|US8155927||Aug 2, 2010||Apr 10, 2012||Dolby Laboratories Licensing Corporation||Method and apparatus for improving noise discrimination in multiple sensor pairs|
|US20090018826 *||Jul 14, 2008||Jan 15, 2009||Berlin Andrew A||Methods, Systems and Devices for Speech Transduction|
|US20140112483 *||Oct 24, 2012||Apr 24, 2014||Alcatel-Lucent Usa Inc.||Distance-based automatic gain control and proximity-effect compensation|
|WO2001058209A1 *||Feb 2, 2001||Aug 9, 2001||Ind Res Ltd||Microphone arrays for high resolution sound field recording|
|WO2006006935A1 *||Jul 8, 2004||Jan 19, 2006||Agency Science Tech & Res||Capturing sound from a target region|
|WO2007025128A2 *||Aug 25, 2006||Mar 1, 2007||Step Comm Corp||Method and apparatus for improving noise discrimination using attenuation factor|
|U.S. Classification||381/92, 381/98|
|International Classification||G01S3/803, H04R3/08, H04R1/38, H04R3/00|
|Cooperative Classification||H04R3/08, H04R1/38, H04R3/005|
|European Classification||H04R3/08, H04R3/00B, H04R1/38|
|Jun 6, 1994||AS||Assignment|
Owner name: AT&T CORP., NEW YORK
Free format text: ASSIGNMENT OF ASSIGNORS INTEREST;ASSIGNORS:ELKO, GARY WAYNE;KUBIL, ROBERT ALFRED;MORGAN, DENNIS R.;AND OTHERS;REEL/FRAME:007015/0145;SIGNING DATES FROM 19940527 TO 19940601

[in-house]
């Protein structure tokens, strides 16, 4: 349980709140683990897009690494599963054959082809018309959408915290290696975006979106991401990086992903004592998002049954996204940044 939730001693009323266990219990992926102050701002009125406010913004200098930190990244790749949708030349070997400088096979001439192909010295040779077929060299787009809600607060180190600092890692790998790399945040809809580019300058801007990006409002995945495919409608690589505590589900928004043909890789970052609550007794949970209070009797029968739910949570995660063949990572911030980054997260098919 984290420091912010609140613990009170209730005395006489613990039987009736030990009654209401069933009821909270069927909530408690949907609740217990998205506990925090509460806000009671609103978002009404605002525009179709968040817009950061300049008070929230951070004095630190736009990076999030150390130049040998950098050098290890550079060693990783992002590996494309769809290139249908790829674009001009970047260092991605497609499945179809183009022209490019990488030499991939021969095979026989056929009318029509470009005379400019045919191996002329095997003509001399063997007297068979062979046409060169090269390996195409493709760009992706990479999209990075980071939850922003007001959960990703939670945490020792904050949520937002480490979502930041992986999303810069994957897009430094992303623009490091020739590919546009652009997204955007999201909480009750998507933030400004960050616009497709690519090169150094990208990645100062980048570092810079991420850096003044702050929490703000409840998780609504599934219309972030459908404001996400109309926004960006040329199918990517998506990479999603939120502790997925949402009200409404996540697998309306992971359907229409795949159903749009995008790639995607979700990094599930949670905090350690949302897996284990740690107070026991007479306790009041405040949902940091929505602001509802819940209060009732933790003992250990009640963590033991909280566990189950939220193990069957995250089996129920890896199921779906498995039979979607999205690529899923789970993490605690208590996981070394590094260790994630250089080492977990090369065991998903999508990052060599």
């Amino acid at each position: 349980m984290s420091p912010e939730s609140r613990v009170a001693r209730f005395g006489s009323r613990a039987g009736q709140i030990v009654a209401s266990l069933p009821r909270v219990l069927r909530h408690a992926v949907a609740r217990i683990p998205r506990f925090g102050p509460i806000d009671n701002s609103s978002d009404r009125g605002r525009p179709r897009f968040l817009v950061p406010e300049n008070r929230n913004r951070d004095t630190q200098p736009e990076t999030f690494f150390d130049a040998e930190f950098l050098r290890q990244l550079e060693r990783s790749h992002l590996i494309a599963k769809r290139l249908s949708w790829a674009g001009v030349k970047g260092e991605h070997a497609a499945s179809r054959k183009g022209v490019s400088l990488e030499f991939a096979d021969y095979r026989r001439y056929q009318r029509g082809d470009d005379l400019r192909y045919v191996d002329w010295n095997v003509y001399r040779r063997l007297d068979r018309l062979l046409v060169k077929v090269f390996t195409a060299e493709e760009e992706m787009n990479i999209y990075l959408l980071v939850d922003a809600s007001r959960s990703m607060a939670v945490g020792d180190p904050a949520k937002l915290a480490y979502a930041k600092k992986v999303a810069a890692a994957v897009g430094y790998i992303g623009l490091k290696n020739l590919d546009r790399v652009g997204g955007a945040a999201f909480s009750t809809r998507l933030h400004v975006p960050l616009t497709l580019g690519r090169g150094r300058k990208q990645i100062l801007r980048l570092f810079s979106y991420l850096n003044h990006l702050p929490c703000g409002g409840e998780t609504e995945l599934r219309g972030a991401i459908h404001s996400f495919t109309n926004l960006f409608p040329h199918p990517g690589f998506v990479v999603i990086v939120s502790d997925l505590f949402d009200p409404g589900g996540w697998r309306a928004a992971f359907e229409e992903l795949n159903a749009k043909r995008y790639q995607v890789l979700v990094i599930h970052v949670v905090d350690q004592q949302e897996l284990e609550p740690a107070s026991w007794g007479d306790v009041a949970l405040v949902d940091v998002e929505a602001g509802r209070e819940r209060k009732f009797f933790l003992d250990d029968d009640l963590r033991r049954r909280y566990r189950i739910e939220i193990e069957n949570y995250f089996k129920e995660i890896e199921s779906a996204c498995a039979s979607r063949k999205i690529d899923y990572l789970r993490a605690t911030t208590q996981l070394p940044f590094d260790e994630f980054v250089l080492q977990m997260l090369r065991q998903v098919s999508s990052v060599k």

|May 3, 1995||AS||Assignment|
Owner name: AT&T IPM CORP., FLORIDA
Free format text: ASSIGNMENT OF ASSIGNORS INTEREST;ASSIGNOR:AT&T CORP.;REEL/FRAME:007467/0511
Effective date: 19950428
|Oct 31, 1996||AS||Assignment|
Owner name: LUCENT TECHNOLOGIES INC., NEW JERSEY
Free format text: ASSIGNMENT OF ASSIGNORS INTEREST;ASSIGNOR:AT&T CORP.;REEL/FRAME:008179/0675
Effective date: 19960329
|May 30, 2000||FPAY||Fee payment|
Year of fee payment: 4
|Apr 5, 2001||AS||Assignment|
|May 11, 2004||FPAY||Fee payment|
Year of fee payment: 8
|Dec 6, 2006||AS||Assignment|
Owner name: LUCENT TECHNOLOGIES INC., NEW JERSEY
Free format text: TERMINATION AND RELEASE OF SECURITY INTEREST IN PATENT RIGHTS;ASSIGNOR:JPMORGAN CHASE BANK, N.A. (FORMERLY KNOWN AS THE CHASE MANHATTAN BANK), AS ADMINISTRATIVE AGENT;REEL/FRAME:018584/0446
Effective date: 20061130
|Jun 17, 2008||FPAY||Fee payment|
Year of fee payment: 12
|Mar 7, 2013||AS||Assignment|
Owner name: CREDIT SUISSE AG, NEW YORK
Free format text: SECURITY INTEREST;ASSIGNOR:ALCATEL-LUCENT USA INC.;REEL/FRAME:030510/0627
Effective date: 20130130
|Oct 9, 2014||AS||Assignment|
Owner name: ALCATEL-LUCENT USA INC., NEW JERSEY
Free format text: RELEASE BY SECURED PARTY;ASSIGNOR:CREDIT SUISSE AG;REEL/FRAME:033950/0001
Effective date: 20140819